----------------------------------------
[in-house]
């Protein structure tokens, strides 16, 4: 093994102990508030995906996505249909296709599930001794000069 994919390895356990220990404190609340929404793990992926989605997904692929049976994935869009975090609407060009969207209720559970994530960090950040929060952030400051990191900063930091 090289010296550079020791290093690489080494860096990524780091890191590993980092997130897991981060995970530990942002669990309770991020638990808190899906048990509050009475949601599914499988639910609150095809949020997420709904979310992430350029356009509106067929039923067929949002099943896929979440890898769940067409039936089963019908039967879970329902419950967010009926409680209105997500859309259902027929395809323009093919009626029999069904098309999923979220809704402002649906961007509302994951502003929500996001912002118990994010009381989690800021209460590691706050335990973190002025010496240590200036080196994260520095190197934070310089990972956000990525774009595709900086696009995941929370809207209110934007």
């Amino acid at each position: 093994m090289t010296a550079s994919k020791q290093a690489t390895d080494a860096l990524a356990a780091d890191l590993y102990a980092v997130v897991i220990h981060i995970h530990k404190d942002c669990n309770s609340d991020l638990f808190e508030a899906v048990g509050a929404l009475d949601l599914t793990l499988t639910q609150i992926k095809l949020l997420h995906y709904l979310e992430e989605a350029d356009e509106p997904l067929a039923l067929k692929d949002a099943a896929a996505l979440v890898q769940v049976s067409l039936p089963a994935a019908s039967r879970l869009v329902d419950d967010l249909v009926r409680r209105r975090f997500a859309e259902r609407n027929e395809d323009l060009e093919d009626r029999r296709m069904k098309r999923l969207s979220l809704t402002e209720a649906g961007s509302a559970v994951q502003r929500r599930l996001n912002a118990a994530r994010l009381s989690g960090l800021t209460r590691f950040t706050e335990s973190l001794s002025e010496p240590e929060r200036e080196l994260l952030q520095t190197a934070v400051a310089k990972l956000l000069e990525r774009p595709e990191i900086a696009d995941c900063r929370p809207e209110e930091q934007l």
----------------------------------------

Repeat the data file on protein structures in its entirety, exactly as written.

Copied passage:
[in-house]
């Protein structure tokens, strides 16, 4: 093994102990508030995906996505249909296709599930001794000069 994919390895356990220990404190609340929404793990992926989605997904692929049976994935869009975090609407060009969207209720559970994530960090950040929060952030400051990191900063930091 090289010296550079020791290093690489080494860096990524780091890191590993980092997130897991981060995970530990942002669990309770991020638990808190899906048990509050009475949601599914499988639910609150095809949020997420709904979310992430350029356009509106067929039923067929949002099943896929979440890898769940067409039936089963019908039967879970329902419950967010009926409680209105997500859309259902027929395809323009093919009626029999069904098309999923979220809704402002649906961007509302994951502003929500996001912002118990994010009381989690800021209460590691706050335990973190002025010496240590200036080196994260520095190197934070310089990972956000990525774009595709900086696009995941929370809207209110934007």
């Amino acid at each position: 093994m090289t010296a550079s994919k020791q290093a690489t390895d080494a860096l990524a356990a780091d890191l590993y102990a980092v997130v897991i220990h981060i995970h530990k404190d942002c669990n309770s609340d991020l638990f808190e508030a899906v048990g509050a929404l009475d949601l599914t793990l499988t639910q609150i992926k095809l949020l997420h995906y709904l979310e992430e989605a350029d356009e509106p997904l067929a039923l067929k692929d949002a099943a896929a996505l979440v890898q769940v049976s067409l039936p089963a994935a019908s039967r879970l869009v329902d419950d967010l249909v009926r409680r209105r975090f997500a859309e259902r609407n027929e395809d323009l060009e093919d009626r029999r296709m069904k098309r999923l969207s979220l809704t402002e209720a649906g961007s509302a559970v994951q502003r929500r599930l996001n912002a118990a994530r994010l009381s989690g960090l800021t209460r590691f950040t706050e335990s973190l001794s002025e010496p240590e929060r200036e080196l994260l952030q520095t190197a934070v400051a310089k990972l956000l000069e990525r774009p595709e990191i900086a696009d995941c900063r929370p809207e209110e930091q934007l």